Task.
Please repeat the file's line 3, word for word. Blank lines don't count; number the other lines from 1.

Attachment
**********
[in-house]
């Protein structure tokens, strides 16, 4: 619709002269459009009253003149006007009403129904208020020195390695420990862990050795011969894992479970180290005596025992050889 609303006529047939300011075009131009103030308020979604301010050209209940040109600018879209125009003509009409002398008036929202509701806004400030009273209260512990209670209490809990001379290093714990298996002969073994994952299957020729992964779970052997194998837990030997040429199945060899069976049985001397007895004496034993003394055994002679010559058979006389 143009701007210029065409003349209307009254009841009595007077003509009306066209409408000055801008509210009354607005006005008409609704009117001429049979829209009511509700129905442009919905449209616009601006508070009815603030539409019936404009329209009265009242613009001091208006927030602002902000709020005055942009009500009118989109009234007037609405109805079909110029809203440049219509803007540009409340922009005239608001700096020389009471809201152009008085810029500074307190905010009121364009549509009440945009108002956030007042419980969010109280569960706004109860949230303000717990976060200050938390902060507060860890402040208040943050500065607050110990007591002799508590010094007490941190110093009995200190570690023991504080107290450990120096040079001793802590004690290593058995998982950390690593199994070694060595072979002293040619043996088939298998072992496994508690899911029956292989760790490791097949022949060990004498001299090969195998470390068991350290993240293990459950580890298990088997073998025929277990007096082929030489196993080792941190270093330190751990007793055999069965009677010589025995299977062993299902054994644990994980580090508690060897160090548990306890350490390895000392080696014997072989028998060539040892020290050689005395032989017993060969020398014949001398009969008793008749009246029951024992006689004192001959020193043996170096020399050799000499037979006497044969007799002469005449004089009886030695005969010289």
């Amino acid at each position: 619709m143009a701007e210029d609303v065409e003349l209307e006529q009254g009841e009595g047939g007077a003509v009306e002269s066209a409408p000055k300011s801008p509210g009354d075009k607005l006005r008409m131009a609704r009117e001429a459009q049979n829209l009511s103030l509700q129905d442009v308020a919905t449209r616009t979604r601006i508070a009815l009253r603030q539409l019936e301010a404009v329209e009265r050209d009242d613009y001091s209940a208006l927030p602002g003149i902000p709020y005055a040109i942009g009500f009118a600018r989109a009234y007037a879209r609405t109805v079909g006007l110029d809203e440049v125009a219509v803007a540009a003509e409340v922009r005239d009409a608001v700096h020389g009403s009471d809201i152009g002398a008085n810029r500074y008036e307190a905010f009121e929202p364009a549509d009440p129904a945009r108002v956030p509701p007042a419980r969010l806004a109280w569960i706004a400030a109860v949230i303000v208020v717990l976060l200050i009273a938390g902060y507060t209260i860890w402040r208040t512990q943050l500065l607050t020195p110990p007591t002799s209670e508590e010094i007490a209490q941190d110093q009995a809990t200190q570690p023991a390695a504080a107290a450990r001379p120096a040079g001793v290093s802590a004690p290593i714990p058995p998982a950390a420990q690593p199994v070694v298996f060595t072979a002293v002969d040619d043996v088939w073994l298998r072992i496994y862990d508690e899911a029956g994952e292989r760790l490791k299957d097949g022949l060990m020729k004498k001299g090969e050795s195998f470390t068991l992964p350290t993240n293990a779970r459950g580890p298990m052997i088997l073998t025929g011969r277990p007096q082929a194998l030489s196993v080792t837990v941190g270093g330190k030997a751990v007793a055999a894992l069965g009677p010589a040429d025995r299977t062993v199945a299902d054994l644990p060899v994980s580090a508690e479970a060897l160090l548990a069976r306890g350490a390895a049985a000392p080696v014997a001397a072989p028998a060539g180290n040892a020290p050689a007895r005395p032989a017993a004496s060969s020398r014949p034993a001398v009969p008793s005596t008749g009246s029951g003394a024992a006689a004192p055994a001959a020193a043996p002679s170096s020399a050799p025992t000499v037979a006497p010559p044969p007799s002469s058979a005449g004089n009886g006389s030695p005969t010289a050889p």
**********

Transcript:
């Amino acid at each position: 619709m143009a701007e210029d609303v065409e003349l209307e006529q009254g009841e009595g047939g007077a003509v009306e002269s066209a409408p000055k300011s801008p509210g009354d075009k607005l006005r008409m131009a609704r009117e001429a459009q049979n829209l009511s103030l509700q129905d442009v308020a919905t449209r616009t979604r601006i508070a009815l009253r603030q539409l019936e301010a404009v329209e009265r050209d009242d613009y001091s209940a208006l927030p602002g003149i902000p709020y005055a040109i942009g009500f009118a600018r989109a009234y007037a879209r609405t109805v079909g006007l110029d809203e440049v125009a219509v803007a540009a003509e409340v922009r005239d009409a608001v700096h020389g009403s009471d809201i152009g002398a008085n810029r500074y008036e307190a905010f009121e929202p364009a549509d009440p129904a945009r108002v956030p509701p007042a419980r969010l806004a109280w569960i706004a400030a109860v949230i303000v208020v717990l976060l200050i009273a938390g902060y507060t209260i860890w402040r208040t512990q943050l500065l607050t020195p110990p007591t002799s209670e508590e010094i007490a209490q941190d110093q009995a809990t200190q570690p023991a390695a504080a107290a450990r001379p120096a040079g001793v290093s802590a004690p290593i714990p058995p998982a950390a420990q690593p199994v070694v298996f060595t072979a002293v002969d040619d043996v088939w073994l298998r072992i496994y862990d508690e899911a029956g994952e292989r760790l490791k299957d097949g022949l060990m020729k004498k001299g090969e050795s195998f470390t068991l992964p350290t993240n293990a779970r459950g580890p298990m052997i088997l073998t025929g011969r277990p007096q082929a194998l030489s196993v080792t837990v941190g270093g330190k030997a751990v007793a055999a894992l069965g009677p010589a040429d025995r299977t062993v199945a299902d054994l644990p060899v994980s580090a508690e479970a060897l160090l548990a069976r306890g350490a390895a049985a000392p080696v014997a001397a072989p028998a060539g180290n040892a020290p050689a007895r005395p032989a017993a004496s060969s020398r014949p034993a001398v009969p008793s005596t008749g009246s029951g003394a024992a006689a004192p055994a001959a020193a043996p002679s170096s020399a050799p025992t000499v037979a006497p010559p044969p007799s002469s058979a005449g004089n009886g006389s030695p005969t010289a050889p």